Re: statistical abstract
  • 12/1/2011 2:25:48 PM

I've already said too much on the counterpoint side, but I want to address one point made on this side too:

"My guess is that this is a case of a few lower-level bureaucrats not wanting to do the work anymore because they don't know how vital it is..."

I can assure you that the employees in the Statistical Compendia Branch of the Census Bureau are devastated by the loss of Statistical Abstract, and not just because they're losing their jobs (the entire branch was slated for elimination, not just this one publication).  Their entire professional lives' work was dedicated to creating the best source of statistical data about American life from A to Z, and they succeeded.  It was the ones at the top who didn't understand how vital it was.

Re: Data append
  • 11/30/2011 10:16:32 PM

I wonder the same. If this data is included in mailing list information it will most definately disappear along with the statistical data.

Data append
  • 11/30/2011 10:00:29 PM

John I was also wondering are data appending companies using the abstract for data enrichment processes.

Abstract usage
  • 11/30/2011 9:56:51 PM

Beth/Shawn I didn’t use it directly but an analyst I was working with used the information to help me create some modeling for a business case. It can be very useful, there may be some efficiency to be gained in the process to get the data and reduce to cost of producing the data but they should consider its elimination and its impacts.

Re: statistical abstract
  • 11/30/2011 4:59:11 PM


If indeed the abstract is a valuable resource and everything I say is incorrect, then this offers a wonderful entrepreneurial opportunity for someone with the vision and skill to execute it. I would suspect that the data can be collected much more efficiently and at a much lower cost than the Feds are now managing and if the demand for the data is there a private company should be able to pick up where Uncle Sam left off and produce a more valuable abstract with even better features simply by listening to users. Know anyone who might be up for the challenge?

Re: Poor little Statistical Abstract
  • 11/30/2011 4:18:19 PM

Hi Joe, John and Maryam,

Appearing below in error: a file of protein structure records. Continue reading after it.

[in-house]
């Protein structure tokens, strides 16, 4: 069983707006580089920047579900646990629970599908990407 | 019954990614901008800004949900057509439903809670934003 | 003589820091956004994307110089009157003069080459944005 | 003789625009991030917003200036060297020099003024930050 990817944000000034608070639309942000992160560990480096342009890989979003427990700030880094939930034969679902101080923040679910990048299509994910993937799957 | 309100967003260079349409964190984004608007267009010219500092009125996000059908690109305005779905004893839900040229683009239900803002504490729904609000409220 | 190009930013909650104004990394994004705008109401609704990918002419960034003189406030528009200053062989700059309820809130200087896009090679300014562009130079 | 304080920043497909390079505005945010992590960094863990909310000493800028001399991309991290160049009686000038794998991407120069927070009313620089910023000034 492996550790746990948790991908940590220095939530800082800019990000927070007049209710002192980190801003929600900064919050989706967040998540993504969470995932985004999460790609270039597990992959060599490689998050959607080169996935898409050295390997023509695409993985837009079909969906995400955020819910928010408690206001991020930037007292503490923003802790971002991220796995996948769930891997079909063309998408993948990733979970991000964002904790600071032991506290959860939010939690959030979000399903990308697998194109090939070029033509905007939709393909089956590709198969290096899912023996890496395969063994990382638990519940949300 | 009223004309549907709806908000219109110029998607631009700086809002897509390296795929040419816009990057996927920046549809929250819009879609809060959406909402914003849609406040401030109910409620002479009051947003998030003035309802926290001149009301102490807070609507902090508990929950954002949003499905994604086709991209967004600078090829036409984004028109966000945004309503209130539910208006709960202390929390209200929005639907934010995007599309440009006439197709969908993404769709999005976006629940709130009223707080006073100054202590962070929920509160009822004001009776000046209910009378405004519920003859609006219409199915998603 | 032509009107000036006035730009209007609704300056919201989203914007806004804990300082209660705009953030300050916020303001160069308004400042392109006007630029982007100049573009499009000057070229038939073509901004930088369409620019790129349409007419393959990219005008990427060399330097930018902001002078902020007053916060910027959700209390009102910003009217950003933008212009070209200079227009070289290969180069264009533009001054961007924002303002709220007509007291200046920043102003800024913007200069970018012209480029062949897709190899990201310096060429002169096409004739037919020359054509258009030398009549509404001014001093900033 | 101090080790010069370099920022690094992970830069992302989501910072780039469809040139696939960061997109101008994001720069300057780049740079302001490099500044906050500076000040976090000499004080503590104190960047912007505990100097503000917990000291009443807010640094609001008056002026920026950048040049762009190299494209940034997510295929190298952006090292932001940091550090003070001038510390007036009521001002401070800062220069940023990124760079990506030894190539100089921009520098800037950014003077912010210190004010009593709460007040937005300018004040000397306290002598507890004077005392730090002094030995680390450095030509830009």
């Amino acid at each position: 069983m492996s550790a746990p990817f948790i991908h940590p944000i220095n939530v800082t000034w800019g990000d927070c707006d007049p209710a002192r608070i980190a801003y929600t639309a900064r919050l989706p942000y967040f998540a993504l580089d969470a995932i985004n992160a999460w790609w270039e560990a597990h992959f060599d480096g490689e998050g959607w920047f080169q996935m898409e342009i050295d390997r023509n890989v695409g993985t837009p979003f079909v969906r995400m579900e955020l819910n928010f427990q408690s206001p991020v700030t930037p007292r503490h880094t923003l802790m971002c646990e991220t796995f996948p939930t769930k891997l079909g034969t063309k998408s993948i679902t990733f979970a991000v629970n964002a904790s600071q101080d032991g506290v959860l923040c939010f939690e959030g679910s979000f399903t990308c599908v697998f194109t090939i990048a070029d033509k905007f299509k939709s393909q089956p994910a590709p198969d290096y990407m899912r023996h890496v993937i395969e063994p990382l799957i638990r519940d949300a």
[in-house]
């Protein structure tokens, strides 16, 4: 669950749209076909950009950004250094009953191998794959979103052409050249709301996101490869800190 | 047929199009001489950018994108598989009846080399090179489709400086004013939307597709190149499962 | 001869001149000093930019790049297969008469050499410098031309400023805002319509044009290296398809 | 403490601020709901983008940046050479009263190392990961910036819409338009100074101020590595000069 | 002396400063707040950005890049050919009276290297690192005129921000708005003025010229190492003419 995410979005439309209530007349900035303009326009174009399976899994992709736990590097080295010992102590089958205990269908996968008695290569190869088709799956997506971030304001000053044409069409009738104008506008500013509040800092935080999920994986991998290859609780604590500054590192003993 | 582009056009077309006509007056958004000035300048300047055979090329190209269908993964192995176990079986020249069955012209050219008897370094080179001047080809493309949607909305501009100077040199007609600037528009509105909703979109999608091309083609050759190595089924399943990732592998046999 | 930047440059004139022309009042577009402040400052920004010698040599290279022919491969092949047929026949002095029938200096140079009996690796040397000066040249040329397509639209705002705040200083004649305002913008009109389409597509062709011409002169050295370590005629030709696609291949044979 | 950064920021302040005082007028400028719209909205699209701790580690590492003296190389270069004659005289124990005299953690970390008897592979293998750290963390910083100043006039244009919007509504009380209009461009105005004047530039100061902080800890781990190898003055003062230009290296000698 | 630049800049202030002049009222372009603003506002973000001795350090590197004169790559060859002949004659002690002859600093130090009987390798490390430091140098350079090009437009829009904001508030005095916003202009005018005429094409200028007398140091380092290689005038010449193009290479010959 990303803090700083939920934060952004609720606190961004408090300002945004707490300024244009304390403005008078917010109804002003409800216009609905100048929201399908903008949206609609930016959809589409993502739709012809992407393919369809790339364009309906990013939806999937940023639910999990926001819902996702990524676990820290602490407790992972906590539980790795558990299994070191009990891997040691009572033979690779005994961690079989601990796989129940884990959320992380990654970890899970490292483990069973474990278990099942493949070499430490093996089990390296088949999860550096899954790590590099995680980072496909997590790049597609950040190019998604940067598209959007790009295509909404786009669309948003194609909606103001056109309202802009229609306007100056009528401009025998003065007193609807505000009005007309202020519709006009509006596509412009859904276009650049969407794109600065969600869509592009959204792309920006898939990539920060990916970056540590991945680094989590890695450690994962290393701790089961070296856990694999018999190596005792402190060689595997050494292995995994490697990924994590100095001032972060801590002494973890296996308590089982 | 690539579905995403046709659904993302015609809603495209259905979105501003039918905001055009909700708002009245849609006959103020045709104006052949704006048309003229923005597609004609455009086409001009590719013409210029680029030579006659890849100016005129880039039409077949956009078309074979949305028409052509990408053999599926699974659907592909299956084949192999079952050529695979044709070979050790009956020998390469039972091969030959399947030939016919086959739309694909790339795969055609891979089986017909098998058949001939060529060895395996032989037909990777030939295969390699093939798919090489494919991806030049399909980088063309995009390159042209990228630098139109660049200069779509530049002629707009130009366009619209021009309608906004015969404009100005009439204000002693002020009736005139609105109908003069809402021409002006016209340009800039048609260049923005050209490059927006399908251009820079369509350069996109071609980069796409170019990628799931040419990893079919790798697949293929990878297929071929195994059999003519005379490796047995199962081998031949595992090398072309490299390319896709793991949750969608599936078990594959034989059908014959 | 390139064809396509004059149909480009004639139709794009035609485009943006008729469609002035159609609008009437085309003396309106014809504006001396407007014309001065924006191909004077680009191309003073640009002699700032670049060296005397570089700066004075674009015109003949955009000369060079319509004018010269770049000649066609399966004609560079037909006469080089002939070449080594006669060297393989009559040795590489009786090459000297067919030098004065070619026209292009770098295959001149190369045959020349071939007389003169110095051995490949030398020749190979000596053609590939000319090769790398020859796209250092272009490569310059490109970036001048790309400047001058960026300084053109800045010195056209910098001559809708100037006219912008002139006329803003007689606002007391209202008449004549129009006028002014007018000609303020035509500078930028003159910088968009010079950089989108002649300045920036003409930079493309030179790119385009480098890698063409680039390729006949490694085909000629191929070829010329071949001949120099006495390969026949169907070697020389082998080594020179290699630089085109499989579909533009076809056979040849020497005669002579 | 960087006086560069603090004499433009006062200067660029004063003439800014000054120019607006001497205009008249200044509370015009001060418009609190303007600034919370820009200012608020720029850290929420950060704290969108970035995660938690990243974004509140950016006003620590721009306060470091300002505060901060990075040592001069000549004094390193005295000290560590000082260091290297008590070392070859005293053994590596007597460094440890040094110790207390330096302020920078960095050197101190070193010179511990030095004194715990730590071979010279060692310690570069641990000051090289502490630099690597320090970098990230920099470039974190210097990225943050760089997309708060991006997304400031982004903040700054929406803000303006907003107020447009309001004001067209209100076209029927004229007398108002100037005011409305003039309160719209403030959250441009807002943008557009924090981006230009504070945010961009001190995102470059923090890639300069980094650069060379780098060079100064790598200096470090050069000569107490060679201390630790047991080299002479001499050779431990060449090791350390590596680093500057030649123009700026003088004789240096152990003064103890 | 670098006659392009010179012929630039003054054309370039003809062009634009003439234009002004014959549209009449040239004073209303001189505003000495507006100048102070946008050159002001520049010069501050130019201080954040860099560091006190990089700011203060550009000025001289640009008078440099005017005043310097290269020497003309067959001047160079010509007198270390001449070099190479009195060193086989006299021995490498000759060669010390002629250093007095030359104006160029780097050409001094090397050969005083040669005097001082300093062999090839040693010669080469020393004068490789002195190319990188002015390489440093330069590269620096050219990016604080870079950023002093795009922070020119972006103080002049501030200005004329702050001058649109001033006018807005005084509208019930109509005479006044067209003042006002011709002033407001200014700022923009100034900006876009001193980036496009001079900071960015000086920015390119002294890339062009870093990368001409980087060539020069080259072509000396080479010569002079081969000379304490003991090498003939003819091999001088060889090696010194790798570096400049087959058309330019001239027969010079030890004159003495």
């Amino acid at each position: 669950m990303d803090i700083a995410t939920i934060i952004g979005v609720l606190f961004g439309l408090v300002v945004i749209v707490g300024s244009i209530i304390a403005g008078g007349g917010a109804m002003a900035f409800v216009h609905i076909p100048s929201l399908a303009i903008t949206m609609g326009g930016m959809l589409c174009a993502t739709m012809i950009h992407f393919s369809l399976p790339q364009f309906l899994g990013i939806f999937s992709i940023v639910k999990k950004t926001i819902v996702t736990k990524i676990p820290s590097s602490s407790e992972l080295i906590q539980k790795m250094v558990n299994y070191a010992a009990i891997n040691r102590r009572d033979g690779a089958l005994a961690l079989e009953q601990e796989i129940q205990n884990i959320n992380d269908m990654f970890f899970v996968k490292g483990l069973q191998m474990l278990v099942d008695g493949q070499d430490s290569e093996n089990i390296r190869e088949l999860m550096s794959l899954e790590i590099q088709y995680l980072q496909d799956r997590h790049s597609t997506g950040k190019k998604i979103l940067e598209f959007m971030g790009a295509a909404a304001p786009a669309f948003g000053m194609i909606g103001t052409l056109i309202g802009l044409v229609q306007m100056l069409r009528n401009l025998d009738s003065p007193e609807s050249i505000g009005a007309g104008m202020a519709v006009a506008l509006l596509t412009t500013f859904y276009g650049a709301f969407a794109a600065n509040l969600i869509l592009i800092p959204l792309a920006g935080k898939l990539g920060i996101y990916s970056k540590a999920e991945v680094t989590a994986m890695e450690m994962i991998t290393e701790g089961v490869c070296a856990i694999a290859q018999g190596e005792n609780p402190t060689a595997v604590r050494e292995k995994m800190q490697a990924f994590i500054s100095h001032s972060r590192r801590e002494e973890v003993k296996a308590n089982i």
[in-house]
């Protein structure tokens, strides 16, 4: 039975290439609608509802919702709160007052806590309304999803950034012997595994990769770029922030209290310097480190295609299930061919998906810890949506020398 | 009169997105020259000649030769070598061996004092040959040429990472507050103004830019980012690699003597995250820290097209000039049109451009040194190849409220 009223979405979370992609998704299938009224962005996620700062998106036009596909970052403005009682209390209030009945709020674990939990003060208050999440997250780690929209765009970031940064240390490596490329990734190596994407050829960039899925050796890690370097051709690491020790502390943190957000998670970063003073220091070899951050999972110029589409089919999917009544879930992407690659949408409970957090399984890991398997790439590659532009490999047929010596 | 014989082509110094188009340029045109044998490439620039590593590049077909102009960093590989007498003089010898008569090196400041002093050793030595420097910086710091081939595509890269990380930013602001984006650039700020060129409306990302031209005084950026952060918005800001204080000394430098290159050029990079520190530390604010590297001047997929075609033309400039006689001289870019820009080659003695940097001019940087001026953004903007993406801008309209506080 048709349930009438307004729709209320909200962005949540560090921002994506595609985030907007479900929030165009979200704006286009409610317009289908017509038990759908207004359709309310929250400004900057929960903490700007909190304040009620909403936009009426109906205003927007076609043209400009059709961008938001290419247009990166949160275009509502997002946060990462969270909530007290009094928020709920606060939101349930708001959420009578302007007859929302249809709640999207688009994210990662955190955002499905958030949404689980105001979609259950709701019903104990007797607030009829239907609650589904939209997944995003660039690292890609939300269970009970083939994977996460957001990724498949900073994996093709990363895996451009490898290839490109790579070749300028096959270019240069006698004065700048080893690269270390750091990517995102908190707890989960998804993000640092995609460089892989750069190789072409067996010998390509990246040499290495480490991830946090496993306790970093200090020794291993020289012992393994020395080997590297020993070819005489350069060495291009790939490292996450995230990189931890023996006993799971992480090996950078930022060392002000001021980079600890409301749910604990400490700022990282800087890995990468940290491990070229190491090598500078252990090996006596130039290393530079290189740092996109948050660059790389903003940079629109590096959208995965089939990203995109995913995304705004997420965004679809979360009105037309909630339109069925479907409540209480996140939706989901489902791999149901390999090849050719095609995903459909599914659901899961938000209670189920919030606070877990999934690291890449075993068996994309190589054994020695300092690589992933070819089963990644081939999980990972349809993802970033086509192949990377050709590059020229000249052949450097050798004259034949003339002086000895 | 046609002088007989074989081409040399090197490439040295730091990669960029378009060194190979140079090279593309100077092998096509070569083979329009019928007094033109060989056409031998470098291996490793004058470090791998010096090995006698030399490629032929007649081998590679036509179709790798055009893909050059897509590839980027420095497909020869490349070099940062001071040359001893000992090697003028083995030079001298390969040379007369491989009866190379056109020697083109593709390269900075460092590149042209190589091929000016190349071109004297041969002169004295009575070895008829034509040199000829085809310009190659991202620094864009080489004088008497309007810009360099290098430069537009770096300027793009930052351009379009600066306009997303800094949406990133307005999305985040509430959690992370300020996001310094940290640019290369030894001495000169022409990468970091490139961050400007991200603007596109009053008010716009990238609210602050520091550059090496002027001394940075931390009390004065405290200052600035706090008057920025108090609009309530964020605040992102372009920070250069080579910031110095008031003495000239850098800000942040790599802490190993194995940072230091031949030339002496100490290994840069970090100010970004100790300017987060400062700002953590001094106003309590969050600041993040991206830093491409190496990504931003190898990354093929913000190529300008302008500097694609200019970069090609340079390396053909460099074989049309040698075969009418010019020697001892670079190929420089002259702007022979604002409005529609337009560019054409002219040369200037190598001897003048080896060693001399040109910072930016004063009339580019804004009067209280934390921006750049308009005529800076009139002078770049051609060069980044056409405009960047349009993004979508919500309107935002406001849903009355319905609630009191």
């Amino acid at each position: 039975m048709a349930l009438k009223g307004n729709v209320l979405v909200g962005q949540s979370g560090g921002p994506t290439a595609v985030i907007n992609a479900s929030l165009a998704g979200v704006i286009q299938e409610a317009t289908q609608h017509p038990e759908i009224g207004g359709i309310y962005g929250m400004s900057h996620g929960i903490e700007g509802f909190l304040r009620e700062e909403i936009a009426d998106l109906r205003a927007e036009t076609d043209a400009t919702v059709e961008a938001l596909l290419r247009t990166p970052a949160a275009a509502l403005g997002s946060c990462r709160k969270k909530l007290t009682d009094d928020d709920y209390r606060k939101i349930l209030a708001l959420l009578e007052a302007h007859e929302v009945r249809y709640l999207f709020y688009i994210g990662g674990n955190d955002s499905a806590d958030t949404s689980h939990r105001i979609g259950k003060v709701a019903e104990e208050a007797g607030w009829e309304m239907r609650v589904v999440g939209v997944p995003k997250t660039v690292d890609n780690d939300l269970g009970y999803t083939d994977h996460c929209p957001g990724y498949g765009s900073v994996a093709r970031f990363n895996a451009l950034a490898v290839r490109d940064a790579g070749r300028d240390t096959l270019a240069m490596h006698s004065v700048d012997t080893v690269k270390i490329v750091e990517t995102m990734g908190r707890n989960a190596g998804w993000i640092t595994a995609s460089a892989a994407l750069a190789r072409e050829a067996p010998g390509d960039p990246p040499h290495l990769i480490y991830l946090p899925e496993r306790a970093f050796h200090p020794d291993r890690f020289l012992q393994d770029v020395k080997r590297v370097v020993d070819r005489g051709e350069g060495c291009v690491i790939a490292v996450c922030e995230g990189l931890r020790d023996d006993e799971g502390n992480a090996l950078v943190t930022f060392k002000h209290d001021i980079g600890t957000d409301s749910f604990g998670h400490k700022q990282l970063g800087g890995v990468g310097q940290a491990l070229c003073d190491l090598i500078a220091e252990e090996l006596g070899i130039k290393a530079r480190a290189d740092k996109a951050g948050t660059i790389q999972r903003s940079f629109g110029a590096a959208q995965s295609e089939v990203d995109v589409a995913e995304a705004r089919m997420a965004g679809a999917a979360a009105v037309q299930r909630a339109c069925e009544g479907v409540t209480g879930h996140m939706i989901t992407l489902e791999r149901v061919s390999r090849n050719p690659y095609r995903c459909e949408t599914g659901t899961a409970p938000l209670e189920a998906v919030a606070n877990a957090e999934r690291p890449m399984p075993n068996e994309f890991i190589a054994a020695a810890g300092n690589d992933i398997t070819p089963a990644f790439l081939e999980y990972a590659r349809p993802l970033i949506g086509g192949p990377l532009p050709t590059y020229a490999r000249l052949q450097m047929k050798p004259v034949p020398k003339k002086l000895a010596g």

To clarify my counterpoint post on this topic, I wouldn't argue the killing of the Statistical Abstract is a necessity or pretend that its elimination as a cost cutting measure is anything more than an empty political gesture virtually meaningless in the face of the overall debt. Instead, my focus in the post is that the elimination of the abstract is essentially meaningless, in my opinion, like the dying of printed newspapers and other minor technological changes that people seem to wring their hands about these days. In my nearly two decades in the newspaper business, I do not believe I ever consulted the abstract nor did any other journalist I knew. This is not to say that we were without data for our stories only that, during my era in print, we had already reached a place where there was so much data to draw stories from that finding a source was never an issue. In many cases, these sources may have included the very organizations from which the abstract collected its data in the first place, organizations that, in the interim, had increasingly been using new Web technology and other means to distribute their data directly making the abstract gradually more and more obsolete. Or they could have been among the many smaller non-profit or educational organizations that have become an important part of the information landscape focused on a particular issue and taking and analyzing that information in a variety of ways to illustrate varying perspectives. Those who would argue that a single source is more efficient or (worse yet) more reliable should remember the benefits of weighing data from multiple sources and also Washington's proven propensity for managing data with a political agenda.